What is Visual Vernacular? And what does it have to with Poetry?

Visual vernacular (or VV) is a physical form of performance that draws on sign language, mime, and techniques from the theatre.

It has its roots in Deaf culture and is particularly popular in America, but is growing in popularity in the UK. Deaf artists have used VV in lots of different ways, including storytelling, theatre and poetry.

VV was developed by the America, Bernard Bragg (1928-2018)

A child of deaf parents who were involved in the theatre.  Bernard studied with the mime artist Marcel Marceau in France and was inspired to combine mine and sign language in theatre performances. VV is a sensory spectacle that everyone can enjoy, whether they know sign language or not.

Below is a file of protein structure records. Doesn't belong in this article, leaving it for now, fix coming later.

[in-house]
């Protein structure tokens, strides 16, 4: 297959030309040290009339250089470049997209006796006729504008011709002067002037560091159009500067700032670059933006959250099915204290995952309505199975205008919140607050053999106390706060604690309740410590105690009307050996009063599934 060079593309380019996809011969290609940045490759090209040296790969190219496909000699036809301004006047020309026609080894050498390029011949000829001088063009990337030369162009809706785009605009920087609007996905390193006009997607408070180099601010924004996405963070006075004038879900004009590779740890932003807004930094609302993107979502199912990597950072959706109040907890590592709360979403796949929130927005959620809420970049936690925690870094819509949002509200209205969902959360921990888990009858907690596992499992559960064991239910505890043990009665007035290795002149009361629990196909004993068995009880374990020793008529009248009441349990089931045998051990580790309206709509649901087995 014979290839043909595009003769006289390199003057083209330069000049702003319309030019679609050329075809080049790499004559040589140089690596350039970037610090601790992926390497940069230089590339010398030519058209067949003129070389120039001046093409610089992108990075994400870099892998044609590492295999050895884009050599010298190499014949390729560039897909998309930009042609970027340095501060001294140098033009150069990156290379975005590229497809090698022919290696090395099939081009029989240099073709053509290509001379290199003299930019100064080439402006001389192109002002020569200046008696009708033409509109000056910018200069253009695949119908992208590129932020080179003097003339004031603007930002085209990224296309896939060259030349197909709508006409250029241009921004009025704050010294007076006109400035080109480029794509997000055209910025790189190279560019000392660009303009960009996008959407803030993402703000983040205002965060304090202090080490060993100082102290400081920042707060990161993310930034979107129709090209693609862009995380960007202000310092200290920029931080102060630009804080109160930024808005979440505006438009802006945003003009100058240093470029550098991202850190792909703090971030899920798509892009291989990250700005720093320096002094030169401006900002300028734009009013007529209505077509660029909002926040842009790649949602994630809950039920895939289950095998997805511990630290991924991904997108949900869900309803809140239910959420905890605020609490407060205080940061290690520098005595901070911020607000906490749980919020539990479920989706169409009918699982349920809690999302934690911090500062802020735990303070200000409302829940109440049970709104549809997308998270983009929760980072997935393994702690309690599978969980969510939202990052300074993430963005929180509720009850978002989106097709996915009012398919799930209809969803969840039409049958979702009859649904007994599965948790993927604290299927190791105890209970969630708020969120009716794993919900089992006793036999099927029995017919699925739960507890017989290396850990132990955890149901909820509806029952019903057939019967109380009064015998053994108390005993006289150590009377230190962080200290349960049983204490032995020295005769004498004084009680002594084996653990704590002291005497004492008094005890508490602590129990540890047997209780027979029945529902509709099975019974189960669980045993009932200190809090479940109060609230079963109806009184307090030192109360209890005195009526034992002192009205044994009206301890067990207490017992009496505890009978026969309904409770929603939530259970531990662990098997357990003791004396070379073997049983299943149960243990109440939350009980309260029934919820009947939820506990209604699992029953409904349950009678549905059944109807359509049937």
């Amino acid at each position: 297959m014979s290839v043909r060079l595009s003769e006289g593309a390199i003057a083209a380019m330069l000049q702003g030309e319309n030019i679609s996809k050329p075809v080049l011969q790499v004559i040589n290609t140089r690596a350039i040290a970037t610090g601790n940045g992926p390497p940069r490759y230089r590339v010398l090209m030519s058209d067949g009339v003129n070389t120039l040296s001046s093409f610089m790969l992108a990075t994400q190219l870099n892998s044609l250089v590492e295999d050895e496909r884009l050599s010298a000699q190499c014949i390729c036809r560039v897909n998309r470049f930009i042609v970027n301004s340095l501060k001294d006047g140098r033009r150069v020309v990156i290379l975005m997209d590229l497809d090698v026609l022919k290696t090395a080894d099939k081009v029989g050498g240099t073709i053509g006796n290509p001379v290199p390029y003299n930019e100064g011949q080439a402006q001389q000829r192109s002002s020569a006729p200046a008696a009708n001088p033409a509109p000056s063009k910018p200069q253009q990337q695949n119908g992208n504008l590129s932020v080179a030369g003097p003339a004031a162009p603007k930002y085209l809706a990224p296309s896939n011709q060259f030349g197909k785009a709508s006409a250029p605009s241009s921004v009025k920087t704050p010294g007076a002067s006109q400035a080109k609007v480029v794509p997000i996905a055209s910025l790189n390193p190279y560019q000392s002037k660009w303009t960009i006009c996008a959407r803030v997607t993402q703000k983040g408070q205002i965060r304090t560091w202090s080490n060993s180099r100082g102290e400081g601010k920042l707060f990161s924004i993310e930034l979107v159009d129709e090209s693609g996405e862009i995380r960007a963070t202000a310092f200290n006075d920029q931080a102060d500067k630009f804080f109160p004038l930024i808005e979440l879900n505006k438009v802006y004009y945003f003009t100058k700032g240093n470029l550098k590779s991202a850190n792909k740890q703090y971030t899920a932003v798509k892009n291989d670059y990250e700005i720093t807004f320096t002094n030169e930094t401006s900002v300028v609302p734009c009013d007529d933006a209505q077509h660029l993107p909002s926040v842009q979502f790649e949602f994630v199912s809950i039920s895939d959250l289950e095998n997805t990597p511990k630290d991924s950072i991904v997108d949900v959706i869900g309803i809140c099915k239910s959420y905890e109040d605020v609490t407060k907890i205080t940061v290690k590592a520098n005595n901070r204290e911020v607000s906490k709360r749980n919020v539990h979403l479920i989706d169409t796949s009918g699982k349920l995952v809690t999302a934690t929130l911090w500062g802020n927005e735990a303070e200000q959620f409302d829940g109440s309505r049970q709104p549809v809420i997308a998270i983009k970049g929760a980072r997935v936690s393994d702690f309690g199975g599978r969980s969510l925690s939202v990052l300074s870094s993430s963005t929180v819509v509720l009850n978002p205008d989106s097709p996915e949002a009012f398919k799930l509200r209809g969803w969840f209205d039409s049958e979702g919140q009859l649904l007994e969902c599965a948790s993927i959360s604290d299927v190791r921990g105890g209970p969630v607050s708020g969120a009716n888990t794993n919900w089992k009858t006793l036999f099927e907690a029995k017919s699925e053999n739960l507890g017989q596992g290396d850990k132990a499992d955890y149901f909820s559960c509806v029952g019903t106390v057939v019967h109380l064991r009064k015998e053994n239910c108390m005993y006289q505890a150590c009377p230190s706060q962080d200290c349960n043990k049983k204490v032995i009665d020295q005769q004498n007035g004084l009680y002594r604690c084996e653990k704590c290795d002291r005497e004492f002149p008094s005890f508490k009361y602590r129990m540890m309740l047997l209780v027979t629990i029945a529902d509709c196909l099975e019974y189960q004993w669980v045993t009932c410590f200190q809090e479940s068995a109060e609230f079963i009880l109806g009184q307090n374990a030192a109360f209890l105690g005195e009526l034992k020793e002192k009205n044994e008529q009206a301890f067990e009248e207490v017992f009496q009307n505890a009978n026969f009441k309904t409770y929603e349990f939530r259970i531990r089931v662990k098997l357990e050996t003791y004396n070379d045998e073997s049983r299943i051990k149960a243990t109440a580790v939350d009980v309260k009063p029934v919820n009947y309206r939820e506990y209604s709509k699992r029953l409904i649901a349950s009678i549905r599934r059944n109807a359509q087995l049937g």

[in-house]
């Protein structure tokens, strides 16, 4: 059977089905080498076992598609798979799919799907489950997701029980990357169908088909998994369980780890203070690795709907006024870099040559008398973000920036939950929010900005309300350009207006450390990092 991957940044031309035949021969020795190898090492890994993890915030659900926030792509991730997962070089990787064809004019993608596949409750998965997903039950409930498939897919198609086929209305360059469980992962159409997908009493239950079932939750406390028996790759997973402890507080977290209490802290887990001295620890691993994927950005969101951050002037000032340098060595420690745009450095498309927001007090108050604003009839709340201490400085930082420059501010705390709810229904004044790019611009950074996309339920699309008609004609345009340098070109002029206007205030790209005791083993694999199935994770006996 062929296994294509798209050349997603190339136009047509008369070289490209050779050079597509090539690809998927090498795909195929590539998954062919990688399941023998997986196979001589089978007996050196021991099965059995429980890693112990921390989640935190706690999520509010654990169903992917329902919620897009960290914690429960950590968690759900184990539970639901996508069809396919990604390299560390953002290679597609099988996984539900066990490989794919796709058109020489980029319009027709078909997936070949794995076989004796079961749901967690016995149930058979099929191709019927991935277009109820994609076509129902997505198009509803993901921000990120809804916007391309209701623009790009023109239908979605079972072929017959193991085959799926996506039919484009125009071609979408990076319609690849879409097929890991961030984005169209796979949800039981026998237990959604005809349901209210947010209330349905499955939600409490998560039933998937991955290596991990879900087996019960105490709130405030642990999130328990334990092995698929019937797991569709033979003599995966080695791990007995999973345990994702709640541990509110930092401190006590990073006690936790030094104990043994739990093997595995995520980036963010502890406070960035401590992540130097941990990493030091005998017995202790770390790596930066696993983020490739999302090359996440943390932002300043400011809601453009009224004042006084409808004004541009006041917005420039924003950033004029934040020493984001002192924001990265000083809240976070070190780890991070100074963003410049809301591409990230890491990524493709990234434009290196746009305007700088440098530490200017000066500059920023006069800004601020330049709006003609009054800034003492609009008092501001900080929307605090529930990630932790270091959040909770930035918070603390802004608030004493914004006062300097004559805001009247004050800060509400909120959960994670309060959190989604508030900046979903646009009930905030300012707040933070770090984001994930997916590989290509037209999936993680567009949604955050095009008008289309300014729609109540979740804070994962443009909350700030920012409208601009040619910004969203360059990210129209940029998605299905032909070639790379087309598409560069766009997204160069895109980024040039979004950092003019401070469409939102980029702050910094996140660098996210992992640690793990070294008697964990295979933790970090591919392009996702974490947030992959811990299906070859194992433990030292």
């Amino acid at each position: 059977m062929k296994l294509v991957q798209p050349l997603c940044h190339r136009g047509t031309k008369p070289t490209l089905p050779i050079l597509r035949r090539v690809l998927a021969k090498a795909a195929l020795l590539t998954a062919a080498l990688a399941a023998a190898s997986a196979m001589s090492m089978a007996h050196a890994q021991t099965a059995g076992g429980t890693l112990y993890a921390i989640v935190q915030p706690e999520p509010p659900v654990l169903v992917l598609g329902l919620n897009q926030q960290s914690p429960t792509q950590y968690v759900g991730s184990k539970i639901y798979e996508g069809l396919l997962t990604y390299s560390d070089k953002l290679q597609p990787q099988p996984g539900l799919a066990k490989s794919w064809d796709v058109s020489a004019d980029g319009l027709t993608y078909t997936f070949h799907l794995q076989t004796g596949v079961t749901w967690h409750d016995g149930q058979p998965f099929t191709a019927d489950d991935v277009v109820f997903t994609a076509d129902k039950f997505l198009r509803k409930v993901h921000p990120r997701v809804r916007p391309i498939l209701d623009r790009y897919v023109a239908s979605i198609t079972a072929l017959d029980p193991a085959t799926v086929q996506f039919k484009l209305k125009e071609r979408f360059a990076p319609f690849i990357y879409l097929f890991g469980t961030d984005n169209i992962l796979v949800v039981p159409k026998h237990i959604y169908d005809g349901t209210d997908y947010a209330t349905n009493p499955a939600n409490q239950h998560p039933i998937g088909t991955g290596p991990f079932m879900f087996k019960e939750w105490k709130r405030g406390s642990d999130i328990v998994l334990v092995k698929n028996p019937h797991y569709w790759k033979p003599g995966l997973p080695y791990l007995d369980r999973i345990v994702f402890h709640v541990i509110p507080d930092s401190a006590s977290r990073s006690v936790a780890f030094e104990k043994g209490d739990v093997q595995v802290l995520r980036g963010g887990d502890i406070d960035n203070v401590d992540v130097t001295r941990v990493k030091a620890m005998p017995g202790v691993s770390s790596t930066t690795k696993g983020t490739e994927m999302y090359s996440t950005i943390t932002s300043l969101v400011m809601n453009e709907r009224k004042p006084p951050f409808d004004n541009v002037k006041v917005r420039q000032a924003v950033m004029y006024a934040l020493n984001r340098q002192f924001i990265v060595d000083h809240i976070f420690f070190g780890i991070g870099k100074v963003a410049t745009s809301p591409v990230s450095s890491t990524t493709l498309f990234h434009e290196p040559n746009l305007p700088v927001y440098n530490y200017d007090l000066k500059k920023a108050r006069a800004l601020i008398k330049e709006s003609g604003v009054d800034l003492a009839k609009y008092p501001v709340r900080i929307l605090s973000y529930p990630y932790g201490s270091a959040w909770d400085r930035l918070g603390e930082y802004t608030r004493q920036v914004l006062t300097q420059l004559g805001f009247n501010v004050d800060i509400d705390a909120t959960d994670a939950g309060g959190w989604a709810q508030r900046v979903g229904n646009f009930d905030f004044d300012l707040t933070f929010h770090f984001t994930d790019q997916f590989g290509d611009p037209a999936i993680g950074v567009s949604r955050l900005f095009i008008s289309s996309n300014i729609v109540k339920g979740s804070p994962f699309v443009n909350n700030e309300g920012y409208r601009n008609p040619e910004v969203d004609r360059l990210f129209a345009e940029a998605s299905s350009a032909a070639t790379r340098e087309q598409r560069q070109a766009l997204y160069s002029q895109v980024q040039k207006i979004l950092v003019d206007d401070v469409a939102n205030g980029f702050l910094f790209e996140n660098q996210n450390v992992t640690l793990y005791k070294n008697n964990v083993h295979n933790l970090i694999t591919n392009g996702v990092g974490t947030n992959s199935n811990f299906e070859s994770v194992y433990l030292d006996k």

As part of the BSL Cultural Heritage Event, we are joined at Manchester Poetry Library by  VV artist Ishtiaq Hussain.   He uses his entire body, iconic gestures and facial expressions to capture different ideas and themes. You can see his work here, with VV films about ‘Sport’ and the ‘Queen’ created for the Birmingham Commonwealth Games, 2022.

Visual Vernacular is different to BSL (British Sign Language) poetry, which has always been an important part of Deaf culture in the UK.   

For a good description of what VV is, why not watch this short video. (with sign language and captions) by Ace Mahbz, actor, performer and writer.

If you want to learn more about the difference between BSL Poetry and Visual Vernacular, come to the event ‘BSL Cultural Heritage’ at Manchester Poetry Library on April 24th as part of Manchester BSL Fest. Book HERE. We are lucky enough to have Kabir Kapoor, the BSL Poet Laureate, performing alongside Ishtiaq Hussain. 

A man leans on a shed looking fed up wearing a flat cap

These workshops are being funded by;